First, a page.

* Still seeking deal with banks
* CEO sees great uncertainty about company’s future
* 2011 pretax loss $451 mln vs avg forecast $246 mln
* Shares close down 6.4 pct (Releads with expected extension, adds quotes; updates shares)
By John Acher and Ole Mikkelsen
COPENHAGEN, March 1 (Reuters) - Danish shipping company Torm A/S expects its banks to extend a temporary halt on repayment of its $1.87 billion debt, giving the firm more time to seek a way out of its funding crisis.
Like many shipping firms, Torm is suffering from a sector slump, now in its fourth year, triggered by the global economic downturn and oversupply - a double whammy of fewer goods to ship and too many vessels to transport them.
Torm, which said in November it would need more time to repay its debt, is in talks with representatives of 15 banks, including Danske Bank, Nordea, Danish Ship Finance and others.
An initial deferral of repayments and standstill on debt covenants announced in December has been extended twice in the past two months and the current agreement expires on Thursday.
Chief Executive Jacob Meldgaard told analysts in a conference call that he expected to announce a new extension later on Thursday or on Friday.
“My personal expectation is that the extension of the standstill will progress pretty much the same way as it has the last couple of times,” Meldgaard said.
He was speaking after the company, controlled by Greek shipping tycoon Gabriel Panayotides, reported a wider pretax loss for 2011.
Meldgaard said that the company’s goal was to reach a long-term financing solution as soon as possible.
“We breached the cash covenant in January, but...we do not plan to run out of cash,” he said.
Sydbank senior analyst Jacob Pedersen said that with the debt due on demand, Torm’s creditors could shut down the company to get their money back, but he did not see that happening.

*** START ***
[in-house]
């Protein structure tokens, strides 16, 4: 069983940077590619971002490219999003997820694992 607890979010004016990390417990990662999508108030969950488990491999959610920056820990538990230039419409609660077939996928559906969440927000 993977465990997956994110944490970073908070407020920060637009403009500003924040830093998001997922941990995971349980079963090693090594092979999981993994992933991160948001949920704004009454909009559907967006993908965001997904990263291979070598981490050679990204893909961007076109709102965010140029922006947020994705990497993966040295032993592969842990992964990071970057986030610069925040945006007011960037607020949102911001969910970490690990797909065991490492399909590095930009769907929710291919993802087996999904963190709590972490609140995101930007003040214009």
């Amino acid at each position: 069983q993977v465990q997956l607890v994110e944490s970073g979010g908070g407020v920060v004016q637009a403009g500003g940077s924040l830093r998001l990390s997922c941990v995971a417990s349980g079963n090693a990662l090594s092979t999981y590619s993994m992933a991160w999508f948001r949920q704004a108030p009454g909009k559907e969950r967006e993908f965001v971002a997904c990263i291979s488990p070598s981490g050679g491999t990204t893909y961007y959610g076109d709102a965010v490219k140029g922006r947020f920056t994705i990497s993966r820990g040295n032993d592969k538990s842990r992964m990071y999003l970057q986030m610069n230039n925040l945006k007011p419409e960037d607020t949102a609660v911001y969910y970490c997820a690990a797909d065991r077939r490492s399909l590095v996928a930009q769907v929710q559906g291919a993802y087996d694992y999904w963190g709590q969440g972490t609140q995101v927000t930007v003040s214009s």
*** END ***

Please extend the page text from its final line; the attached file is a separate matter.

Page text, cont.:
“We will see some kind of agreement to keep Torm afloat in some construction or other, probably different from what it is today,” Pedersen said. “There will possibly be some haircuts on the debt, possibly a takeover of Torm that would be conditioned on a haircut.”
Torm is reported to have approached a number of private equity and other potential new investors in an effort to raise capital and to has engaged Evercore to advise it.
Meldgaard on Thursday declined to identify any prospective investors.
Norwegian newspaper Finansavisen said in an unconfirmed report in January that Nordea Bank had offered Norwegian shipping tycoon John Fredriksen a chance to take over Torm for “very cheap”.
Torm, a tanker and dry-bulk operator with about 165 vessels, said it needed to conclude a long-term financing solution soon to ensure operations and liquidity throughout 2012.
“On the basis of the results and the debt we have, which still stands as a short-term commitment, there is great uncertainty about what is going to happen,” Meldgaard told Reuters earlier in the day.
Shares in Torm, which plunged by 90 percent last year and have been volatile at low levels in 2012, closed down 6.4 percent at 3.37 crowns, leaving the company’s market capitalisation at about $44 million, dwarfed by its debt.
Torm said its fleet, including the order book for new vessels, had a market value of about $1.80 billion at the end of 2011 based on brokers’ valuations, which was $612 million less than the impaired book value.
With year-end equity of $644 million and an equity ratio of 23 percent, the company was in breach on its financial covenant requiring an equity ratio of at least 25 percent, Torm said.
“Accordingly, the company’s mortgage debt and bank loans have been reclassified as current liabilities,” it said.
Because of the uncertainty surrounding Torm as a going concern, Torm’s independent auditors issued a disclaimer. That led the bourse to move Torm’s shares to the observation list, a warning to investors of problems at a company.
Pretax losses widened in 2011 to $451 million from $136 million in 2010, exceeding analysts’ average estimate of $246 million in a Reuters survey.
An impairment of $200 million related mainly to tanker values knocked the results below Torm’s December guidance range of a loss of $230 million to $250 million. ($1 = 5.5763 Danish crowns) (Additional reporting by Mette Fraende; Editing by Helen Massy-Beresford and Erica Billingham)